LONDON, Sept. 20 (Xinhua) -- British Prime Minister Theresa May on Thursday was accused of ignoring reality after the head of the European Council said her proposed Brexit blueprint with the EU would not work.
Keith Starmer, Brexit spokesman for Britain's main opposition Labour party seized on the stark warning by Donald Tusk to call on May to "urgently drop her reckless red lines".
May ended a two-day visit to Salzburg during which she attempted to rally support for the plan she has put forward following a meeting of her ministers at her Chequers retreat during the summer.Her blueprint detailed a future trading relationship Britain wants after it leaves the European Union next March.
Speaking to journalists in Austria, Tusk said May's Chequers' plan risked undermining the EU's single market.
In what media in London described as a bruising press conference in Salzburg, May insisted there will not be a second referendum in Britain.
"If there is no agreement that is acceptable to the United Kingdom, we are preparing for no deal," May said, adding Britain was still working towards a free trade deal with Brussels.
Starmer said, "It has been clear for weeks that Theresa May's Chequers' proposals cannot deliver the comprehensive plan we need to protect jobs, the economy and avoid a hard border in Northern Ireland.
"With just weeks to go until a deal must be struck, the Prime Minister cannot keep ignoring this reality. She needs to urgently drop her reckless red lines and put forward a credible plan for Brexit."
Liberal Democrat MP Jo Swinson, a leading supporter of the People's Vote which is campaigning for a national vote on a final Brexit deal, said: "Chequers is dead -- it is official. The EU27 could not be clearer. Chequers is over, whatever Theresa May might suggest.
"Whatever comes out of the negotiations now will inevitably be a very bad deal for Britain."
Swinson added: "Whether it's some version of the Canadian deal, which means masses of red tape, a blindfold Brexit where we have no clue about where we might end up, or a no deal Brexit with Britain cut off from trade with Europe, we are heading for a very bad deal which will be a million miles from what was promised."
In Central London late Thursday afternoon, Nigel Farage, co-founder and former leader of UKIP, the party founded to campaign for Britain to end its membership of the bloc, toured the streets in the "Leave means Leave" battle bus.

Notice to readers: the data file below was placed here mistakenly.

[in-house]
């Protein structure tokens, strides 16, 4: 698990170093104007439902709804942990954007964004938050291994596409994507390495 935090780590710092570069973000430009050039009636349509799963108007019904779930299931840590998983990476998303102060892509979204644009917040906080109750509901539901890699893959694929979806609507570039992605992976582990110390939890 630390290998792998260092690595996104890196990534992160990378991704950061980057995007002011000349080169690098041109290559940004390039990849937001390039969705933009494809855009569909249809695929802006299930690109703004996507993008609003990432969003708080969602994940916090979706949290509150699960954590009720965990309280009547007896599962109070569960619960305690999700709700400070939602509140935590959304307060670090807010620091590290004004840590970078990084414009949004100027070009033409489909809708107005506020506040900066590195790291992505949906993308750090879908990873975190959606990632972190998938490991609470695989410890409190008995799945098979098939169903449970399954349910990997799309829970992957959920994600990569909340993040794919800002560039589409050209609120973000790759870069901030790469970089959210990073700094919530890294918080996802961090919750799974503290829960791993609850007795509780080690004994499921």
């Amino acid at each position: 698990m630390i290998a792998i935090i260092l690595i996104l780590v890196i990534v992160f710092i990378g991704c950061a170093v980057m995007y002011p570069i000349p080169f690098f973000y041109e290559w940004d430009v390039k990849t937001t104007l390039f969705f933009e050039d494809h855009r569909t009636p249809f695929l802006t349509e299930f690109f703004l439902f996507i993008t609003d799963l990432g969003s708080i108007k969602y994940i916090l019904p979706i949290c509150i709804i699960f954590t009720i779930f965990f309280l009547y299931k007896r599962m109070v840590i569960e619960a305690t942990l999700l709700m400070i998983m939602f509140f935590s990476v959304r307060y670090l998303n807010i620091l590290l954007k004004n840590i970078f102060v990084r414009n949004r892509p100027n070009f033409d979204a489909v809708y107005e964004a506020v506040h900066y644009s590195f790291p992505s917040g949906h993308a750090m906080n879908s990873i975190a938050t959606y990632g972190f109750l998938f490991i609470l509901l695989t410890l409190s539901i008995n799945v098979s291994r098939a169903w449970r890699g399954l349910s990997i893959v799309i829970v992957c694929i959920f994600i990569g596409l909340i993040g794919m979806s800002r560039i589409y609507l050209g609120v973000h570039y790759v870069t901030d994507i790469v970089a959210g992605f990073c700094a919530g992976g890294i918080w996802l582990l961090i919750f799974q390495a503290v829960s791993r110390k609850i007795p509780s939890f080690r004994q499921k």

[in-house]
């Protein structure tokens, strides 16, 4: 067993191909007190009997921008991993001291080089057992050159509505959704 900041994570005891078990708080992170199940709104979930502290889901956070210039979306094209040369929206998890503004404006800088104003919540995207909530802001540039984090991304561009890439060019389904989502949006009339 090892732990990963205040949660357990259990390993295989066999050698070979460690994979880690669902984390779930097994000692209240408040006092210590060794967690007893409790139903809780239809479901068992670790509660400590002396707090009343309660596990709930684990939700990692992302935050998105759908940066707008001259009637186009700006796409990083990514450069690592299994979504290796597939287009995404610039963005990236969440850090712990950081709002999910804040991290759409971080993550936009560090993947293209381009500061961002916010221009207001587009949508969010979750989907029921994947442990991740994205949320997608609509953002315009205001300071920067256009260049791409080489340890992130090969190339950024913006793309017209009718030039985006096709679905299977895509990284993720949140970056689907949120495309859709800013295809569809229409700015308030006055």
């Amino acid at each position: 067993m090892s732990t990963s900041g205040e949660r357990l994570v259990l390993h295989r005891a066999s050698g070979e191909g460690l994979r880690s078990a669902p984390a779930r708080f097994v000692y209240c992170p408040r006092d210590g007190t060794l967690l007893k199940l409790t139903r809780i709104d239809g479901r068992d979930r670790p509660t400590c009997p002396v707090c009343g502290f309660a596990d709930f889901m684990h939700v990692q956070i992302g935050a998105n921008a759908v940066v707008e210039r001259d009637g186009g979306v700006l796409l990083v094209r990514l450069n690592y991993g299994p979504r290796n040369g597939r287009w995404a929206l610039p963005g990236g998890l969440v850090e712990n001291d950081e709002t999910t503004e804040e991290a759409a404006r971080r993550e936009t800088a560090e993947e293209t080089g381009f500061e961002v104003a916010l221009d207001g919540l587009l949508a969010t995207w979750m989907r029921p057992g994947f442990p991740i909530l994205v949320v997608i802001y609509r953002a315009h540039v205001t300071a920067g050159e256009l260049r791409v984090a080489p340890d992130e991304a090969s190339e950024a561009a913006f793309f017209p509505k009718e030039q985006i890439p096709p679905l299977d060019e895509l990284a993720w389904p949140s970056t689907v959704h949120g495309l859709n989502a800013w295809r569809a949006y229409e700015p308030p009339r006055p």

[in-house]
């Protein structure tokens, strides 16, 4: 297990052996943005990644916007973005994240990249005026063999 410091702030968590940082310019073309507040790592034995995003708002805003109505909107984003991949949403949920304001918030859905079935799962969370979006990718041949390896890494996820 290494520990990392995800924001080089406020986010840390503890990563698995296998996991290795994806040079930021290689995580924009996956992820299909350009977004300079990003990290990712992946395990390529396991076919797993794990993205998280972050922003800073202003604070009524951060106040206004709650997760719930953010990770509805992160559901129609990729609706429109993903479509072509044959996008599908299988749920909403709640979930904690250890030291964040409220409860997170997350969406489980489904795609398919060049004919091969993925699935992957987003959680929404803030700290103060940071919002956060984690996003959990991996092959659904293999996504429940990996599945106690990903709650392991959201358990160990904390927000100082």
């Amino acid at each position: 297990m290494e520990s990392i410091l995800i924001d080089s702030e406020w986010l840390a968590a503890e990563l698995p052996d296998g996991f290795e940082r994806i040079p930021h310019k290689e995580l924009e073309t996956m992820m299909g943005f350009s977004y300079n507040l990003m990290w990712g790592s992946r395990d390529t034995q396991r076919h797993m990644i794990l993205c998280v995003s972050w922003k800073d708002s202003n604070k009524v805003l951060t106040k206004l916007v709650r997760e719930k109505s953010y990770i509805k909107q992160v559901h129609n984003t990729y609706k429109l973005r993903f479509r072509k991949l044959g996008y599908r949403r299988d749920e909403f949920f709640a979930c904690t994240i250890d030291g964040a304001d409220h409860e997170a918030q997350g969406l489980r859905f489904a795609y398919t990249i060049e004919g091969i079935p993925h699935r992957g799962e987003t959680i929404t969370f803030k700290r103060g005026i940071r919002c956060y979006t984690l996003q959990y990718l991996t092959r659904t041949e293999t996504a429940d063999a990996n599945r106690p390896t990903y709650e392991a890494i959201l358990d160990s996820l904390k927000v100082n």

The London-based Daily Express said Farage urged May to pursue a simple free trade deal with Brussels.
"I'm afraid Mrs May is in a real pickle," he told the Express, adding: "Maybe this is a big opportunity to chuck Chequers and go back to them with a very simple trade deal, and say 'you have got two months to sign up to this'."
In London, the Guardian newspaper quoted May as saying that criticism of her Brexit plan was a negotiating tactic by the EU.
The newspaper described how May had been ambushed at the end of Salzburg summit when Tusk declared that her proposals would not work.
May told journalists "I have always said these negotiations were going to be tough, and at various stages of these negotiations, tactics would be used as part of those negotiations."
The Guardian said the response from Tusk left May on the defensive, and boosted her political critics at home.
The Daily Telegraph said European leaders united against May's Brexit plan at a bruising Salzburg summit as the prime minister warned Britain is closer than ever to walking away without a deal.
The report said a visibly furious May, who had earlier held a strained meeting with Irish Prime Minister Leo Varadkar over the vexed issue of the Irish border, had expected warm words from the 27 leaders of EU members ahead of a showdown council meeting in October.
But the 27 attacked her plans as unworkable, prompting a defiant May to hit back at the criticism in a tense press conference during which she appeared angry and frustrated, added the Telegraph.
May insisted her Chequers deal was the only serious and credible proposal on the table.
British media also zoomed in on comments made after the summit ended by French President Emmanuel Macron.
Macron said: "Brexit is the choice of the British people, pushed by those who predicted easy solutions. Brexit shows it is not easy to leave the EU, it is not without costs, it is not without consequences."
The focus will now switch to October when both sides have been expected to finalise a future trading relationship.
This was reinforced by Tusk, who in a social media message after the meeting ended, wrote:" Moment of truth for Brexit talks will be October European Council. We expect maximum progress and results by then."